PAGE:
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Miss IU 2018 to serve community, share her story


Sophomore Sophia Padgett was crowned Miss Indiana University on Sunday, Feb. 18. The pageant took place in Alumni Hall at the Indiana Memorial Union. Alex Deryn Buy Photos

Sophia Padgett has competed in 15 local Miss America pageants in the past two years. Not only was she crowned Miss IU 2018 on Sunday night, but she now has the chance to serve her community in areas she is passionate about. 

"I'm from Bloomington, so it's going to be cool to represent my community," Padgett said. "And it's really cool to represent my University."

Emily Eckelbarger

Padgett, the sophomore crowned in Alumni Hall, said she participated in the pageant for the chance to win scholarship money and share her background as a Riley kid.

"I came to IU because of IUDM," Padgett said. "I'm going to give my time as Miss IU to Children's Miracle Network."

Padgett, as Miss IU, will spend a year serving the Bloomington community and speaking with prospective students. She will also progress to the Miss Indiana pageant in June, a preliminary to Miss America. 

In addition to crowning Miss Indiana University and runners up, the pageant awarded a People’s Choice Award, Miss Congeniality, One Can Make a Difference, Interview Winner and Talent Winner. 

All except Miss Congeniality and People’s Choice Award received various amounts of scholarship money. A total of $4,000 in scholarships was awarded to four different contestants. 

Along with preparing for interviews, choosing their outfits and practicing their talents, contestants selected platform issues to advance throughout the community if they won.  

Padgett's platform was Universal Vaccination Awareness, which she uses to speak about Riley Hospital for Children at IU Health. 

Sophomore contestant Grace Adduci said the opportunity to gain resources to promote her platform, Consider Adoption: Another Option, was the main reason she chose to participate in the pageant. 

“It’s about serving a greater purpose,” Adduci said. 

In place of admission fees, audience members brought food donations to be donated to Crimson Cupboard, a food pantry.

Each donated item equated one entry in a raffle conducted midway through the competition. A reported 176 items were collected, according to an announcement. 

Out of eight contestants this year, six had no prior experience with pageants. Freshman Kaitlyn Savage said she decided to try pageantry after seeing the flyer at the involvement fair last fall. 

“In high school, I stayed inside my bubble,” Savage said. “I wanted to try new things here.”

Pageantry at IU organized workshops with Miss Indiana and Miss IU titleholders in January and February of this year to help contestants prepare for the competition. 

Freshman Emily Axsom has competed in other pageants, but she said the Miss IU experience is more supportive.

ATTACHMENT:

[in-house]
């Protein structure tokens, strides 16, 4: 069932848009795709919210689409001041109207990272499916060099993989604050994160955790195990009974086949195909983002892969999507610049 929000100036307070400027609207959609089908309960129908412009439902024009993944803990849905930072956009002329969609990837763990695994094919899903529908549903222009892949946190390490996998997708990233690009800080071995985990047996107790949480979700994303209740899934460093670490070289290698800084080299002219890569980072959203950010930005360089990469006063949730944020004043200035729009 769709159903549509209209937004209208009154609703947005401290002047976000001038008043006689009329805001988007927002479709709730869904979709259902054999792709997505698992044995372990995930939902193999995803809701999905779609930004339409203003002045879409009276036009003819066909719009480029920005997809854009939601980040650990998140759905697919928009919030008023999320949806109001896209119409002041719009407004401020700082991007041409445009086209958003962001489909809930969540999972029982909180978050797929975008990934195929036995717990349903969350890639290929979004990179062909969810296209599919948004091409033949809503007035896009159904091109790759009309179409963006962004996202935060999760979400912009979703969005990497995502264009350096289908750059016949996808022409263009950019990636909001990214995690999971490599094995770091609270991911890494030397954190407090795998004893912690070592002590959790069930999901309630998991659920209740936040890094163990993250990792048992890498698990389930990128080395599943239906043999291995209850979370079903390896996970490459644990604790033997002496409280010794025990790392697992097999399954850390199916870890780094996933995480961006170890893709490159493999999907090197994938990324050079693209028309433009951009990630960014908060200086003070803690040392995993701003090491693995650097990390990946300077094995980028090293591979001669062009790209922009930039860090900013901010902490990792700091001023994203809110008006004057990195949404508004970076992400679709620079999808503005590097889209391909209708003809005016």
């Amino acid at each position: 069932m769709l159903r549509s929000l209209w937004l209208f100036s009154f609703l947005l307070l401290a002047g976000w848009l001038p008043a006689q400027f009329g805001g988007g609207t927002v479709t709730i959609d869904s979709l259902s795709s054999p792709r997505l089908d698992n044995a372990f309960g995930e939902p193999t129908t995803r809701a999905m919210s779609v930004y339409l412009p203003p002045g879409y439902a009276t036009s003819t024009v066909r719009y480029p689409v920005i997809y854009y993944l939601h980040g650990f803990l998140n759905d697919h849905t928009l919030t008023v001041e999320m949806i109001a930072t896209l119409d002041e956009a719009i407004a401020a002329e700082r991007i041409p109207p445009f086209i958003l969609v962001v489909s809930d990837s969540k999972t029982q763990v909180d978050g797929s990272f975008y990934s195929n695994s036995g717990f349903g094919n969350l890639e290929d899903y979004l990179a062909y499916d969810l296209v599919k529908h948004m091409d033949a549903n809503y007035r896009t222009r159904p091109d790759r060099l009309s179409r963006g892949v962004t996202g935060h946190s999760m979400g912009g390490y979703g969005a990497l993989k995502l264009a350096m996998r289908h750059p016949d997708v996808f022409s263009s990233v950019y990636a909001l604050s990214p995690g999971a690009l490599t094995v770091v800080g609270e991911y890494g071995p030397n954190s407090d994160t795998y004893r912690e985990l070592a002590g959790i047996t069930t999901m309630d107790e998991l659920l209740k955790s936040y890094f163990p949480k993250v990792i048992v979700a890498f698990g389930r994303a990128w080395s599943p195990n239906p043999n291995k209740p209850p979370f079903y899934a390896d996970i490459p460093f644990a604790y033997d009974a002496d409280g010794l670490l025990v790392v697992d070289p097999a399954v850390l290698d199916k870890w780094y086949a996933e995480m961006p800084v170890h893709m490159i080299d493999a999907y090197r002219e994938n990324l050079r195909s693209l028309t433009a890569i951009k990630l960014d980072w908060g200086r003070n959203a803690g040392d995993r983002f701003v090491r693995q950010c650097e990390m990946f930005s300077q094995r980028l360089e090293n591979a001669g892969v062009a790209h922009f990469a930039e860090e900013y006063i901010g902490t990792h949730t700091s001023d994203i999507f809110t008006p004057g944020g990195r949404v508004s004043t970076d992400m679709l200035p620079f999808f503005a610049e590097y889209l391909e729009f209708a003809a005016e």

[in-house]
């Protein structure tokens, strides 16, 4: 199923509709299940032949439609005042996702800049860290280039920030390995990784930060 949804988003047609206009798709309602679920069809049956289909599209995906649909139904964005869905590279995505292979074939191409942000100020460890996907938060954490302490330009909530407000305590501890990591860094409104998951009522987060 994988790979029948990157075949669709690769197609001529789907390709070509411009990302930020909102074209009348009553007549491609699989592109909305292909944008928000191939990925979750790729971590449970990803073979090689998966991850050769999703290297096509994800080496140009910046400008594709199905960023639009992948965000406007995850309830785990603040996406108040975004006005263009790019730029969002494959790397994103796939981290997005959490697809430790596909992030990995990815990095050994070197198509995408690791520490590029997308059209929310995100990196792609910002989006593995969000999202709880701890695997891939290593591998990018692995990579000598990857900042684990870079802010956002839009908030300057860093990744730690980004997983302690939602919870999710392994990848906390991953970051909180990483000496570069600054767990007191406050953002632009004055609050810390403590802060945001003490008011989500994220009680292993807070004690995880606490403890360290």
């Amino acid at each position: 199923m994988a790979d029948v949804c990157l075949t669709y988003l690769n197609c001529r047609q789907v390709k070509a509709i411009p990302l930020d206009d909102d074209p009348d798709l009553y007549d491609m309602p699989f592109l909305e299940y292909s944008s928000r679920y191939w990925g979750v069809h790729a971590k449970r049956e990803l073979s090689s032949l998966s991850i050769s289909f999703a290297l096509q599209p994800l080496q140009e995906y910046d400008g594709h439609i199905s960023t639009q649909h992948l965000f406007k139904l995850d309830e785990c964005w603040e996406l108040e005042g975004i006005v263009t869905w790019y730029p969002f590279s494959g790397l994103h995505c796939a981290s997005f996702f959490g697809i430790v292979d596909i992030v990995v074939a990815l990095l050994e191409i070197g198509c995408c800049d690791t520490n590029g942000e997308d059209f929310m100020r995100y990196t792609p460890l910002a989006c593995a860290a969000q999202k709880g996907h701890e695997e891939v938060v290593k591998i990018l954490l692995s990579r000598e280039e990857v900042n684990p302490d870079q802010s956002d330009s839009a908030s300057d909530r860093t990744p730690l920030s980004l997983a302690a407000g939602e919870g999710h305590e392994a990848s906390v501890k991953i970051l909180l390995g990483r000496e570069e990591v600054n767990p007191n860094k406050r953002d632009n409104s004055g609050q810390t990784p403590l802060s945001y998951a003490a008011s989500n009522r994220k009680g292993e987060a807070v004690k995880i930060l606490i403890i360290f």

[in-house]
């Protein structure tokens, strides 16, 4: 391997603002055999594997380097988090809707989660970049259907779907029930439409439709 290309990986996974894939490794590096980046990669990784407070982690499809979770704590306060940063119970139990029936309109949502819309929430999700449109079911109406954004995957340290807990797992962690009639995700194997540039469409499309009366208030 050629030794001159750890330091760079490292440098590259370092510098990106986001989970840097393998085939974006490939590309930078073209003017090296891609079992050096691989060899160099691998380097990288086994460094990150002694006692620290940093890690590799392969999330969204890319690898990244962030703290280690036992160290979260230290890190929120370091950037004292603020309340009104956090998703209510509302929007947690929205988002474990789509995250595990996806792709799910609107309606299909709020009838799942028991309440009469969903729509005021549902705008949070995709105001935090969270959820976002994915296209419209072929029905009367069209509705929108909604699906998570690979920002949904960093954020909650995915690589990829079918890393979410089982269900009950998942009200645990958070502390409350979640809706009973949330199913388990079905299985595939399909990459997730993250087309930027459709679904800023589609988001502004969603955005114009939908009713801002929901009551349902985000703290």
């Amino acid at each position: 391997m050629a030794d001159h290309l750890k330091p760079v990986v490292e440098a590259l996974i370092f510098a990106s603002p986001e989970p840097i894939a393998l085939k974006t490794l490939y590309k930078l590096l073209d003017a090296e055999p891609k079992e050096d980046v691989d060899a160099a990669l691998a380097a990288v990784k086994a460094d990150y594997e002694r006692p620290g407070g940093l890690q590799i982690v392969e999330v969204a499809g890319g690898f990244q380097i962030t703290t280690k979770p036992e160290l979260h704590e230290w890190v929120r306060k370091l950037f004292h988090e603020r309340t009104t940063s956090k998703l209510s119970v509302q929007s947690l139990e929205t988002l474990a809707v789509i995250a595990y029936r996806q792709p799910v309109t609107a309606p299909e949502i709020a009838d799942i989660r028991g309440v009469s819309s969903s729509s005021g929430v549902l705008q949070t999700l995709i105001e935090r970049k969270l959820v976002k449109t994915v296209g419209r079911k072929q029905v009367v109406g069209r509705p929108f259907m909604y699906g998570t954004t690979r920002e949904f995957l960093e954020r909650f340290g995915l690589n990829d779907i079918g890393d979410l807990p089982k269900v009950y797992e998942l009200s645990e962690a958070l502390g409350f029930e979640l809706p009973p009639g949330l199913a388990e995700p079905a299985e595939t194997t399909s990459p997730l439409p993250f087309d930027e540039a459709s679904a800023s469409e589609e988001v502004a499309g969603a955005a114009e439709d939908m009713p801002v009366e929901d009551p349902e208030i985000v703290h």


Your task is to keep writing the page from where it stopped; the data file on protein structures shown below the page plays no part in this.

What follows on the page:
“You all have that IU love,” Axsom said. “There’s less pressure.”

The contestants’ support for each other was evident as they clapped and cheered for one another while rehearsing their talent performances before the pageant. 

“All of us will be happy with whoever wins tonight,” Padgett said before the competition. 

Teresa White, executive director of Miss IU, said judges evaluate the contestants on preset standards rather than scoring them relative to each other.

“They’re not competing against each other,” White said. “They’re competing against their potential.”

Contestants participated in five competition stages, each having different weight in their final scores. Interviews conducted the morning of the competition were worth 25 percent of the total score, reflecting the importance of the winner being approachable, White said. 

The talent portion, which this year ranged from ventriloquism to viola, comprised 30 percent of the total score.  

The Evening Gown competition made up 15 percent, and onstage questions were 20 percent of the total score. 

The Swimsuit Competition has been reduced to 10 percent of the total score, which White said is remarkable given the pageant’s origins in 1921 as purely a swimsuit competition.  

“There are Miss America title holders of all sizes and shapes,” White said.

The first Miss IU pageant occurred in 1946, White said. From there, the event occurred in phases depending on whether an organization sponsored it. 

When White noticed there was no Miss IU at a Miss Indiana pageant she judged in 2010, she became determined to help represent the IU community. 

“We have really wonderful young women who are smart, clever, beautiful and fun,” White said. “We need to be at the table.”

Out of 36 local Miss America pageants in Indiana, White said Miss IU is the only student-produced pageant. 

Liz Langefeld, vice president of Pageantry of IU, said the student organization works several months in advance of the pageant to secure sponsors, fundraise and prepare for the event. 

Regardless of their titles, contestants said they have achieved greater confidence throughout the process.

"If you get up and do something scary, and you survive it, you grow from it," White said.

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